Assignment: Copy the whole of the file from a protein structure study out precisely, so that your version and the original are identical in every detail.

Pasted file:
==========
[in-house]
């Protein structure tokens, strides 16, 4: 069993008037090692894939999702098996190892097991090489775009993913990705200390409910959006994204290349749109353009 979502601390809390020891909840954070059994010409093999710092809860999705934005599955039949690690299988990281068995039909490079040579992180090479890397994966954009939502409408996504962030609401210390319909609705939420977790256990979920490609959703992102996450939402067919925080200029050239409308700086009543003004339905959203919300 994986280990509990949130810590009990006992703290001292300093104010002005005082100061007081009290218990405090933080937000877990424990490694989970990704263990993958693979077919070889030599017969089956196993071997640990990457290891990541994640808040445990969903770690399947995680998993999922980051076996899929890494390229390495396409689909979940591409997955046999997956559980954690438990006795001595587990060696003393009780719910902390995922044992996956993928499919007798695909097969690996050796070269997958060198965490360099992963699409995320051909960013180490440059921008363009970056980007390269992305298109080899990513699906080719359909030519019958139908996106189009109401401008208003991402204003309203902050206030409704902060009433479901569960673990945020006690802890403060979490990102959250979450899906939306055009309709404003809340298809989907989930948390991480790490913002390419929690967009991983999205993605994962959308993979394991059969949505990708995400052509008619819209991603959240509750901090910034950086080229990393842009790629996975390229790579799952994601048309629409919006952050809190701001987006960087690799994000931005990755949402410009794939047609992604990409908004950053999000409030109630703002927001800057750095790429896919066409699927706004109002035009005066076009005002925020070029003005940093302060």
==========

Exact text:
[in-house]
């Protein structure tokens, strides 16, 4: 069993008037090692894939999702098996190892097991090489775009993913990705200390409910959006994204290349749109353009 979502601390809390020891909840954070059994010409093999710092809860999705934005599955039949690690299988990281068995039909490079040579992180090479890397994966954009939502409408996504962030609401210390319909609705939420977790256990979920490609959703992102996450939402067919925080200029050239409308700086009543003004339905959203919300 994986280990509990949130810590009990006992703290001292300093104010002005005082100061007081009290218990405090933080937000877990424990490694989970990704263990993958693979077919070889030599017969089956196993071997640990990457290891990541994640808040445990969903770690399947995680998993999922980051076996899929890494390229390495396409689909979940591409997955046999997956559980954690438990006795001595587990060696003393009780719910902390995922044992996956993928499919007798695909097969690996050796070269997958060198965490360099992963699409995320051909960013180490440059921008363009970056980007390269992305298109080899990513699906080719359909030519019958139908996106189009109401401008208003991402204003309203902050206030409704902060009433479901569960673990945020006690802890403060979490990102959250979450899906939306055009309709404003809340298809989907989930948390991480790490913002390419929690967009991983999205993605994962959308993979394991059969949505990708995400052509008619819209991603959240509750901090910034950086080229990393842009790629996975390229790579799952994601048309629409919006952050809190701001987006960087690799994000931005990755949402410009794939047609992604990409908004950053999000409030109630703002927001800057750095790429896919066409699927706004109002035009005066076009005002925020070029003005940093302060």